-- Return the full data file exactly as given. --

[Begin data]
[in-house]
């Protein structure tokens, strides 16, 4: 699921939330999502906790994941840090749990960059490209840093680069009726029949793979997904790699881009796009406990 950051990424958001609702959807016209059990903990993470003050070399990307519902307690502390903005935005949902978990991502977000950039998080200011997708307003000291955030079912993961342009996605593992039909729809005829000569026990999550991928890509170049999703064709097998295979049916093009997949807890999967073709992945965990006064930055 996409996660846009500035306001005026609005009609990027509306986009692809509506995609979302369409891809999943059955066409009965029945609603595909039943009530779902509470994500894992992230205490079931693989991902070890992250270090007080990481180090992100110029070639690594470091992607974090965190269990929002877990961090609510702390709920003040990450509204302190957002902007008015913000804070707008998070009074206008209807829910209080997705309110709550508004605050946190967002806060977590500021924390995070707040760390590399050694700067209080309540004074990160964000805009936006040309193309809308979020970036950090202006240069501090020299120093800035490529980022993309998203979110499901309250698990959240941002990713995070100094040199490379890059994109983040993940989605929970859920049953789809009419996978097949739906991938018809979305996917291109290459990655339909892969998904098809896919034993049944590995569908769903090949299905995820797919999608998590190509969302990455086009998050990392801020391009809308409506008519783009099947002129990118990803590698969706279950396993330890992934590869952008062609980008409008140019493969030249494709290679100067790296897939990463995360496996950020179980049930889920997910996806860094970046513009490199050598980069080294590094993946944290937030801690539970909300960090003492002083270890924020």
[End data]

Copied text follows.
[in-house]
């Protein structure tokens, strides 16, 4: 699921939330999502906790994941840090749990960059490209840093680069009726029949793979997904790699881009796009406990 950051990424958001609702959807016209059990903990993470003050070399990307519902307690502390903005935005949902978990991502977000950039998080200011997708307003000291955030079912993961342009996605593992039909729809005829000569026990999550991928890509170049999703064709097998295979049916093009997949807890999967073709992945965990006064930055 996409996660846009500035306001005026609005009609990027509306986009692809509506995609979302369409891809999943059955066409009965029945609603595909039943009530779902509470994500894992992230205490079931693989991902070890992250270090007080990481180090992100110029070639690594470091992607974090965190269990929002877990961090609510702390709920003040990450509204302190957002902007008015913000804070707008998070009074206008209807829910209080997705309110709550508004605050946190967002806060977590500021924390995070707040760390590399050694700067209080309540004074990160964000805009936006040309193309809308979020970036950090202006240069501090020299120093800035490529980022993309998203979110499901309250698990959240941002990713995070100094040199490379890059994109983040993940989605929970859920049953789809009419996978097949739906991938018809979305996917291109290459990655339909892969998904098809896919034993049944590995569908769903090949299905995820797919999608998590190509969302990455086009998050990392801020391009809308409506008519783009099947002129990118990803590698969706279950396993330890992934590869952008062609980008409008140019493969030249494709290679100067790296897939990463995360496996950020179980049930889920997910996806860094970046513009490199050598980069080294590094993946944290937030801690539970909300960090003492002083270890924020």